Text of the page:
Ulrika Hedquist, who writes for Computerworld New Zealand, recently reported that analysts from both Gartner and IDC agree the CRM systems market is still in good trim, being worth $1.06 billion in Asia-Pacific and Japan last year “after having grown 21 percent year-on-year.”
She says that IDC is seeing “a continued focus on customer-centric initiatives and this includes using mobility, collaboration, BI, social networks and CRM,” citing Rasika Versleijen-Pradhan, senior services analyst at IDC New Zealand: "This continues to be a key area of investment for many organizations.”
Gartner's own research points to healthy investment in loyalty management, multi-channel, web and interactive customer offerings in Australia and New Zealand, “particularly in the banking, telecoms, financial services, insurance and airlines sectors, as well as government,” says Praveen Sengar, principal research analyst, e-commerce and CRM at Gartner, adding that SaaS adoption is showing healthy signs in Australia and New Zealand, with Salesforce.com growing by 35-40 percent, according to Hedquist.
Versleijen-Pradhan told Hedquist that adoption levels have somewhat stayed the same, “only that small-sized companies see it as being more relevant and important for their business.” Interestingly, the analyst added that “for the time being” the majority of organizations' preferred choice is on-premise. That’s probably the case, but one can expect to see the numbers continue to shift to hosted options.
Read more here.
Recently TMC’s Erik Linask did an interesting podcast with Doug Mohney, a contributor and editor for TMCnet concentrating on the satellite industry.
As Linask said in the podcast, Mohney is scheduled to attend the STS 135 launch – Atlantis, the last planned U.S. space shuttle mission, on Friday, July 8 – the last NASA cargo run to the international space station. Linask wanted to know what the chances were for a good, on-time launch.
Mohney thinks they’re pretty good, “no showstoppers” so far, no major issues that might throw off the launch. Weather is always unpredictable, of course, but as Mohney noted, the weather’s pretty good down in Florida this time of year.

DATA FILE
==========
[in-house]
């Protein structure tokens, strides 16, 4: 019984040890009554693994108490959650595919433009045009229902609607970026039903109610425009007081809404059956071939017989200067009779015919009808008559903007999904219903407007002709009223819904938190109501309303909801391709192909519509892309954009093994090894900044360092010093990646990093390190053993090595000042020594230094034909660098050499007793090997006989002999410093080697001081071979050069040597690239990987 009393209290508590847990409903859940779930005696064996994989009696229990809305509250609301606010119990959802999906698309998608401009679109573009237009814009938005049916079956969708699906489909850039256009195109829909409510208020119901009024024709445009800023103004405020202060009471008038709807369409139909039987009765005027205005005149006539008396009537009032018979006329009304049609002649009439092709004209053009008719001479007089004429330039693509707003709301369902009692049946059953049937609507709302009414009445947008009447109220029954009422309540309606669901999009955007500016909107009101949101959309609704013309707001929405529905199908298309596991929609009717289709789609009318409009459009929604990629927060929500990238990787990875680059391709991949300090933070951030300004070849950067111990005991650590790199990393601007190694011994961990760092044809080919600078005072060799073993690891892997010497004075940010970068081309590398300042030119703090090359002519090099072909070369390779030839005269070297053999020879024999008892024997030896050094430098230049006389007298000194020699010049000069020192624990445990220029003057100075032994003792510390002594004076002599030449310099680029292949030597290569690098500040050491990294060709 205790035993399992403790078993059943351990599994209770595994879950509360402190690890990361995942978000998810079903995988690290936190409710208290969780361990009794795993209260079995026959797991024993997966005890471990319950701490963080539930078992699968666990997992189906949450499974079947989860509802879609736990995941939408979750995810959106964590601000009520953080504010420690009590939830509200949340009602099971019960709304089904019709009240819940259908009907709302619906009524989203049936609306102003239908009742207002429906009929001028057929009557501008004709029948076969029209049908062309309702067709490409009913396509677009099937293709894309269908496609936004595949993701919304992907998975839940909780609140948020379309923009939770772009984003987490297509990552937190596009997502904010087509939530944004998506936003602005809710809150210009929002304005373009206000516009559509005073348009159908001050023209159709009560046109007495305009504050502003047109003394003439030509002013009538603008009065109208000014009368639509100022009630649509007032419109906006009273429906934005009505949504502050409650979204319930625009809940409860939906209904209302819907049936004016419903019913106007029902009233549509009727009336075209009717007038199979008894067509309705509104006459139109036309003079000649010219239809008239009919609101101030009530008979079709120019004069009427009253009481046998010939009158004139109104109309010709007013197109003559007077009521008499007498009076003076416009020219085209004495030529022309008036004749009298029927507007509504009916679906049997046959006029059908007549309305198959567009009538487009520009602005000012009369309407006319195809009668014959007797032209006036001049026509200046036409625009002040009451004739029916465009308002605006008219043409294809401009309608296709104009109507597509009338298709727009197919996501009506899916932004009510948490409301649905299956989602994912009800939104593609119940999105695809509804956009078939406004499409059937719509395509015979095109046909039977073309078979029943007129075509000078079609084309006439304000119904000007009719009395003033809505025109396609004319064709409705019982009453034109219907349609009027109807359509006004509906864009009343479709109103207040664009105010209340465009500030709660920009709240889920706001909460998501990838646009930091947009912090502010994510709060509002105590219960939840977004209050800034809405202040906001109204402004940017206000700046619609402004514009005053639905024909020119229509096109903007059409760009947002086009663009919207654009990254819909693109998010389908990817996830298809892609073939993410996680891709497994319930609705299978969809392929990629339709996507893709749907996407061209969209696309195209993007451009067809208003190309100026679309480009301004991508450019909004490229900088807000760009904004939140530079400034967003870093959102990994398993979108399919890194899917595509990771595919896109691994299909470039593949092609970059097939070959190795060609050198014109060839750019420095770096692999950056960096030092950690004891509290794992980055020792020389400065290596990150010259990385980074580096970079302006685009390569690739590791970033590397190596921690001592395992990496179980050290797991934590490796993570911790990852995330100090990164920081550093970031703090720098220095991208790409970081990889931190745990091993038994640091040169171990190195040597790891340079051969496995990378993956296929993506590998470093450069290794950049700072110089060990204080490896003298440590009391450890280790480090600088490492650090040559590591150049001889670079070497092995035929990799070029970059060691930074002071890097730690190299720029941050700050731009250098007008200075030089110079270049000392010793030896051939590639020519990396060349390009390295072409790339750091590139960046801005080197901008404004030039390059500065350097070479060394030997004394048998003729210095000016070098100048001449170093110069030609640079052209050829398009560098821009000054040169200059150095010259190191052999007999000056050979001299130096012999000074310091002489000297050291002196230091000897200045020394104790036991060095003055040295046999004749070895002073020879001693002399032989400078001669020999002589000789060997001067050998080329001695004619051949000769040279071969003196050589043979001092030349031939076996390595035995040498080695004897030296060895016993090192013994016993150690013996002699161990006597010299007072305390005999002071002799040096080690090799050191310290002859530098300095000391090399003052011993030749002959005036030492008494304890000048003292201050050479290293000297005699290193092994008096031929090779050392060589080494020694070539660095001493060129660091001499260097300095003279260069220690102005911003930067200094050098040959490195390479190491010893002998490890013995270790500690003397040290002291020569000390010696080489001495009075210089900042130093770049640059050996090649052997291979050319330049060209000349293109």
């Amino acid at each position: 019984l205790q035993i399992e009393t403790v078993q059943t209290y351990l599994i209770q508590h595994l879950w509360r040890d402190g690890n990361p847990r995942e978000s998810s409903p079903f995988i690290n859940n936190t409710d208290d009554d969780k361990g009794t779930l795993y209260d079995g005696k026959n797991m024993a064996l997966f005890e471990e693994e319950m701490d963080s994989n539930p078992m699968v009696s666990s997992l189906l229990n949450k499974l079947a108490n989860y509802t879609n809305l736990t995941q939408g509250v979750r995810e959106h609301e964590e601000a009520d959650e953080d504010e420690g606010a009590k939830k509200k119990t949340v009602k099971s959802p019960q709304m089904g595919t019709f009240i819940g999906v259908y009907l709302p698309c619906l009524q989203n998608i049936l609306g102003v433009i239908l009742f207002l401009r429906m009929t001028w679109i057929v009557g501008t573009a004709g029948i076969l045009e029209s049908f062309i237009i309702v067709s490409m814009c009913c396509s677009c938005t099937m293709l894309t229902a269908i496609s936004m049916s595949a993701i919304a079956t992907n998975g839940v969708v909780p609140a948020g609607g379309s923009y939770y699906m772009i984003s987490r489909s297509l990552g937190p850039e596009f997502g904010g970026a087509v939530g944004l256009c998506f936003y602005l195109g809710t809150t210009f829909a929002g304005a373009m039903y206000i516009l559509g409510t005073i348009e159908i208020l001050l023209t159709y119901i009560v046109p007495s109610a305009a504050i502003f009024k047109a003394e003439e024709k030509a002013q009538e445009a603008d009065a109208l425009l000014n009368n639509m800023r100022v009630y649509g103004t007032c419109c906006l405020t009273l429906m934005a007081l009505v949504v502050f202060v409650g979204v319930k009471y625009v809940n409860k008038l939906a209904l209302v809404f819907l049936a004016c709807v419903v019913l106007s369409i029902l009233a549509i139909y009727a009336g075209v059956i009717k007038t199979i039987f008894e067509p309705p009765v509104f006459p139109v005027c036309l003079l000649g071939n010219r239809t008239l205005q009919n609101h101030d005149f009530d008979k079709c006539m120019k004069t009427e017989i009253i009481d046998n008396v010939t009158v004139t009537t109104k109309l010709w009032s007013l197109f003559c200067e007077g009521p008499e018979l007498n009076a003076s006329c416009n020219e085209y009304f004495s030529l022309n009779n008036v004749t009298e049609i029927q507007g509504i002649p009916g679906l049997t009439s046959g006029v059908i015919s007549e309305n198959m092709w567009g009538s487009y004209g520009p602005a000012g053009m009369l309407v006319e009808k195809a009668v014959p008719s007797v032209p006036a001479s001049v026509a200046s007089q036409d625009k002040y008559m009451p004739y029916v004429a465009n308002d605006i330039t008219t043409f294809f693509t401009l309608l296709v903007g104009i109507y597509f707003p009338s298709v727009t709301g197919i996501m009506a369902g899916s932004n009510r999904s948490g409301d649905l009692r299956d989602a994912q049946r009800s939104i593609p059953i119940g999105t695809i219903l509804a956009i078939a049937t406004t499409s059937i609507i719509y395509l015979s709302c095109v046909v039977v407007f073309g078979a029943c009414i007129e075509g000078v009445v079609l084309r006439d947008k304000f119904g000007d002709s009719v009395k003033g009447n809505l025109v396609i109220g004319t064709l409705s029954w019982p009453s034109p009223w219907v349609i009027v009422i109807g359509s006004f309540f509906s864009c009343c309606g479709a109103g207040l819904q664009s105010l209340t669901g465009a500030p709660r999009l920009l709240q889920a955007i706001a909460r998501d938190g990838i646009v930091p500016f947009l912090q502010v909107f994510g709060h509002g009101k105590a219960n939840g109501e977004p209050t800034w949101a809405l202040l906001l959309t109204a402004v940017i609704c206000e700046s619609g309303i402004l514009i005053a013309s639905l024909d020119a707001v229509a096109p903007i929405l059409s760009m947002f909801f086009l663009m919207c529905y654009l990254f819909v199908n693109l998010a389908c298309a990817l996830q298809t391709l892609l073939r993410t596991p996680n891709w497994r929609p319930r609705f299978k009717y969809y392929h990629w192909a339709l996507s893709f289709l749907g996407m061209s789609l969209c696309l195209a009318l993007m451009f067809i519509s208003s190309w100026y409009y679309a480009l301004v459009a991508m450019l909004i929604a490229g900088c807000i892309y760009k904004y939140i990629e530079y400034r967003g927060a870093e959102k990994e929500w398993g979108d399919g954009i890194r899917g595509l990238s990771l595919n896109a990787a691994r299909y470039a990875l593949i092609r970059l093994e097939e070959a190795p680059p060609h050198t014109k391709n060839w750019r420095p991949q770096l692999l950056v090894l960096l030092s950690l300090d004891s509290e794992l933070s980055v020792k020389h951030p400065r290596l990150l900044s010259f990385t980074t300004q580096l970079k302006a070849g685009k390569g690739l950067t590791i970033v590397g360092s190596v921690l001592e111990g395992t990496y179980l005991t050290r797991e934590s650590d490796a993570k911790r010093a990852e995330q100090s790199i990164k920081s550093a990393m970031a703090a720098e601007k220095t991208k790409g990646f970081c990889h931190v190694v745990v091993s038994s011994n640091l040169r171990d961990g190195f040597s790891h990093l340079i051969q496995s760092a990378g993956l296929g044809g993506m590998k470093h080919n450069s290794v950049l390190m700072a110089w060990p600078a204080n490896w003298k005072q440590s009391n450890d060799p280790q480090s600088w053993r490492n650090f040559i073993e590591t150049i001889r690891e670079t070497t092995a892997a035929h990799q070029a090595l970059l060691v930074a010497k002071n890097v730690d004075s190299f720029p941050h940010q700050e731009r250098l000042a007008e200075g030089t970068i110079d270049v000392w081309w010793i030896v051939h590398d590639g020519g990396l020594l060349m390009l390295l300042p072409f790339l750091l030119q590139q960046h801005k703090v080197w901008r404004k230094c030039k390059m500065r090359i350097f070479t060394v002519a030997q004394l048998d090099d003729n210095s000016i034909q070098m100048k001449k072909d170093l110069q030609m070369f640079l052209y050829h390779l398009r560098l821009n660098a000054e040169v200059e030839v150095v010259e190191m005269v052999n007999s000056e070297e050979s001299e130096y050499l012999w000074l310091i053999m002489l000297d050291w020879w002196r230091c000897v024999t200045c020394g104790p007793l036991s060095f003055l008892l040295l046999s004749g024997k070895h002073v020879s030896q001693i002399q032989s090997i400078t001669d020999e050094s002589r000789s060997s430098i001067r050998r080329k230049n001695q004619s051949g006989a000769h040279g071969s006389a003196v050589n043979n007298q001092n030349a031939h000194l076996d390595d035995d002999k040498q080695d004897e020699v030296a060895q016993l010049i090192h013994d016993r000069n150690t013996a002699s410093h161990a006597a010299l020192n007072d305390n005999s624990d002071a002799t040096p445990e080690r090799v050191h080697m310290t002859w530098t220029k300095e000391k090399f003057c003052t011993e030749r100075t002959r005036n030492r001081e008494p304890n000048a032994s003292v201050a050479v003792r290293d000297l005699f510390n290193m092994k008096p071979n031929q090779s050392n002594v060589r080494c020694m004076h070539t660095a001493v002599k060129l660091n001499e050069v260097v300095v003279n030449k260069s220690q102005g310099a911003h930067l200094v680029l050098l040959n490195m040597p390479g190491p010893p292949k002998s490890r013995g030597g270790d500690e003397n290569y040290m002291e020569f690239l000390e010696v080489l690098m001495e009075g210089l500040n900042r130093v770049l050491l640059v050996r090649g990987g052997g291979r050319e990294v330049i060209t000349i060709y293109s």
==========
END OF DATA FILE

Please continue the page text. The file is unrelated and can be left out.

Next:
Linask wanted to know what a lot of people want to know – hey, why are we retiring the space shuttle? After all, haven’t we sunk a lot of money in this program? Mohney explained that there are two primary concerns – safety, being the primary one, especially after the loss of Columbia a couple years ago. It’s basically still an R&D program, it’s not state of the art, reliable enough to count on for regularity. Bottom line, every flight is a risky one.
And, of course, cost. It’s a heck of an expensive project, needing thousands of people to support it. NASA claims it costs $450 million per launch, others say it’s closer to $1 billion. Split the difference if you like, you have to justify those numbers somehow, and in its current state the program isn’t doing that.
Read more here.
Forget all the horror stories you hear about millions of passwords being swiped with ease implying that they’re not important. They are. Don’t treat your passwords cavalierly, using your first name or “123456” as your password on the theory that “Hey, if a hacker wants to steal it he will anyway.” Enterprise password management begs to differ.
Passwords are, in fact, your first and best defense against identity theft.
So it’s a bit puzzling why passwords ”remain one the of the most fragile” means used by businesses to safeguard their user accounts, networks and data, as industry observer Ken Hardin writes, “despite constant warnings that users are simply awful at managing passwords and that even the best passwords cannot replace other measures, such as encryption, to protect your most valuable assets.”
Hardin points to some useful resources for enterprise password management, in the “Enterprise Password Management Guide” put together by The National Institute of Standards and Technology, of interest to enterprise password management pros and more sophisticated users. It deals with what Hardin says are “hardwired issues relating to what might appear to be something as simple as passwords,” dispensing such advice as “be sure to encrypt files on hosts that contain passwords to make life harder on hackers,” and “lock out users who make excessive, repeated failed attempts to log on.”
Read more here [http://it.tmcnet.com/enterprise-password-management/articles/193251-useful-resources-enterprise-password-management-presented.htm].
Today’s Cool Factoid: If you have an eight-character password, adding one capital letter and one asterisk would change the processing time for a hacker to crack it using a brute force attack, from 2.4 days to 2.1 centuries.
It might pay to try to memorize that extra character or capital letter in your password or to use password reset software to beef it up.
Blogger John P., who writes for OneMansBlog.com, says hackers “have developed a whole range of tools to get at your personal data.” Despite what you hear about thousands and millions of passwords being stolen in the blink of an eye, a strong, unguessable, unique password is still the best defense you have against personal data loss. Password reset software can help greatly with that.
Quick: Is your password – yes, we know you use the same one everywhere – at least eight characters and a combination of lowercase and uppercase letters, with at least one symbol or number tossed in somewhere? If it is, pat yourself on the back.
John describes a Brute Force Attack in the blog post stating it assumes you probably use the same password for lots of stuff and it doesn’t try to get it from your bank since their security’s up to snuff. But other sites you use – “the Hallmark e-mail greeting cards site, an online forum you frequent, or an e-commerce site you’ve shopped at” – probably aren’t, and are much more hackable.
Read more here.